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May 22, 2015

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City Government:

Henderson backs off $21 million pledge for Space and Science Center

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Henderson Space and Science Center

An artist’s rendering depicts the outdoor exhibits courtyard at the Henderson Space and Science Center.

Henderson Space and Science Center

An artist's rendering depicts the outdoor exhibits courtyard at the Henderson Space and Science Center. Launch slideshow »

The city of Henderson is pulling the plug on a $21 million promise to help fund the proposed Henderson Space and Science Center.

Tuesday night, the city council unanimously voted to remove money designated for the science center from the city’s land fund and use it for other capital projects.

The council also voted to begin an official separation between the city and the Space and Science Center.

“Times have changed,” Mayor Andy Hafen said. “When we first got into this, the economy was great.”

An adopted resolution cites the “continued downturn in the economy, the (city’s) projected budget deficit and the compelling need for the city to engage in capital projects” for revoking the designated funds.

“We have needs for those land fund monies,” Hafen said. “Quite frankly, that museum is not going to be built in the near future, and we have capital needs, I believe, in this community that can be put to work immediately.”

The city had given $4 million to the center for architectural designs and public works costs, according to a city spokesperson. Then in 2009, the city entered into an agreement with the science center, promising to earmark an additional $21 million from the city’s land fund for the project, except in the event of a city emergency.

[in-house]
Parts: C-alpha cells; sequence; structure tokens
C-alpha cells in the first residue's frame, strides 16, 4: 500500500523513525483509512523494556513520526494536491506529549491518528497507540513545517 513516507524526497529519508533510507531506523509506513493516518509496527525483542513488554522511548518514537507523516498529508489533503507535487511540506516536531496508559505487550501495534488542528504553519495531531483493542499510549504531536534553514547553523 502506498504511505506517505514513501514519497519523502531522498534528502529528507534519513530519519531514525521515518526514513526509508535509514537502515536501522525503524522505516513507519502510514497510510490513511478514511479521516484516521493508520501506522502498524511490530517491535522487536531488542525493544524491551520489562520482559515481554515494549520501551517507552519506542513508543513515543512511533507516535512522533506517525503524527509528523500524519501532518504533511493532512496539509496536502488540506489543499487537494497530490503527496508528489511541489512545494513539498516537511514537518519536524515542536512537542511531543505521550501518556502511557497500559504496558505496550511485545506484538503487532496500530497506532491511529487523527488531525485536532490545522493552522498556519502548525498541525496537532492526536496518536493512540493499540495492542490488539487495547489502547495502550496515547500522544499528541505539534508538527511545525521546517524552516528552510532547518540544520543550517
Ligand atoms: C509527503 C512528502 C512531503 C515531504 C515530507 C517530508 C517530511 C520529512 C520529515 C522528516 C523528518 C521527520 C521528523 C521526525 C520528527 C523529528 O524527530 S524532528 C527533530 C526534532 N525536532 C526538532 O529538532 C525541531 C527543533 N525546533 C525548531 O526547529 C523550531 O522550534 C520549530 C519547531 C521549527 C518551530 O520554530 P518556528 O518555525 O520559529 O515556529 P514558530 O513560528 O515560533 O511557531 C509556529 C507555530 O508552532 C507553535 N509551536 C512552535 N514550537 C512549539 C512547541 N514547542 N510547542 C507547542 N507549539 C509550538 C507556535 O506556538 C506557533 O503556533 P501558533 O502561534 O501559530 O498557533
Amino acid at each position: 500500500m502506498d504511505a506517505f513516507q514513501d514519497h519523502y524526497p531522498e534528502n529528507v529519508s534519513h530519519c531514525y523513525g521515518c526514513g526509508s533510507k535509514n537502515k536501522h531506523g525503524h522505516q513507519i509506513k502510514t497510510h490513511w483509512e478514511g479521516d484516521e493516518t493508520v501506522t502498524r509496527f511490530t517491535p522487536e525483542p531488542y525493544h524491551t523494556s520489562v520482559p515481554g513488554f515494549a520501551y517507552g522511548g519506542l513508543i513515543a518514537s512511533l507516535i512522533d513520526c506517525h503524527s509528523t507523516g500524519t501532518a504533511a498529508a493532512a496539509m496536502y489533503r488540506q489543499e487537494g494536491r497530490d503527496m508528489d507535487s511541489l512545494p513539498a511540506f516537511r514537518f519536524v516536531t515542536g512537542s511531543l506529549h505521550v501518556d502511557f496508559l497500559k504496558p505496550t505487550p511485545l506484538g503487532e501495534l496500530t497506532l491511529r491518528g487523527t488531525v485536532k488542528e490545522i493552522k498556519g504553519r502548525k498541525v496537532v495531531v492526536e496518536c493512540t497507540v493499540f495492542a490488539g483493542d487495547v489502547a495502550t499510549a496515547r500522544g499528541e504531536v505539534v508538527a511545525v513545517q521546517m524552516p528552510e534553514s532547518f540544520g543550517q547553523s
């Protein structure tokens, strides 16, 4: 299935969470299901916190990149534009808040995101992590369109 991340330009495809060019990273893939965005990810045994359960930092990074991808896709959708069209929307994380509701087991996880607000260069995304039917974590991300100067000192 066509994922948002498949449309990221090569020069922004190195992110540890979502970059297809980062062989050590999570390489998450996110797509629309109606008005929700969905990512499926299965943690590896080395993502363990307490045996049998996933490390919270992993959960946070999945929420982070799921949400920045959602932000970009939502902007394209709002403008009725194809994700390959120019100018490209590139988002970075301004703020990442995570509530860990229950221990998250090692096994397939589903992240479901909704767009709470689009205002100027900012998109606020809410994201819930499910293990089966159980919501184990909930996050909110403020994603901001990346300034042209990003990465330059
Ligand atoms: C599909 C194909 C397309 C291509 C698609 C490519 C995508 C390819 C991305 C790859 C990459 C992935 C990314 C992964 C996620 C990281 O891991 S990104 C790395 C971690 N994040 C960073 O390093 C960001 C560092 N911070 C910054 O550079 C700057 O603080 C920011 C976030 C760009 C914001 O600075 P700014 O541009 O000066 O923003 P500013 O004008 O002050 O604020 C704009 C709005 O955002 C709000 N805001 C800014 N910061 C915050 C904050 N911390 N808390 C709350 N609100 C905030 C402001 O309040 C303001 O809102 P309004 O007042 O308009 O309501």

The city has since continued to provide the center’s board with about $3 million in funding. Now almost $18 million is left in the land fund.

The state-of-the-art science museum will sit on five acres next to the proposed Union Village complex near U.S. 95 and Galleria Drive. The museum will cost an estimated $63 million — money the Henderson Space and Science Center board doesn’t have just yet.

The resolution approved Tuesday doesn’t officially create a split between the city and the proposed museum; however, it does begin the process of separation, according to City Attorney Josh Reid.

Hafen and other members of the council agreed they should at least provide the promised funding for the next fiscal year to allow the center’s board to reorganize.

“I think that the city has made a commitment to the science center for a number of years, and I, for one, am in favor of that commitment,” Councilman John Marz said. “I think they deserve the interest on that money.”

With the dissolution of the gift agreement, Marz suggested the council continue to fund the project as other revenue sources come through — by possibly matching funds if the board is able to raise enough money in certain time increments.

Larry Carroll, vice president of the Henderson Space and Science Center Board, acknowledged that the city’s financial situation has changed but told the council the board was working hard and was determined to raise the money for the museum.

“It’s an uphill battle with raising funds, but we are confident,” Carroll said.

The council agreed to continue talks about how it would wean the science center off the land fund money and go about an official separation at future council meetings.

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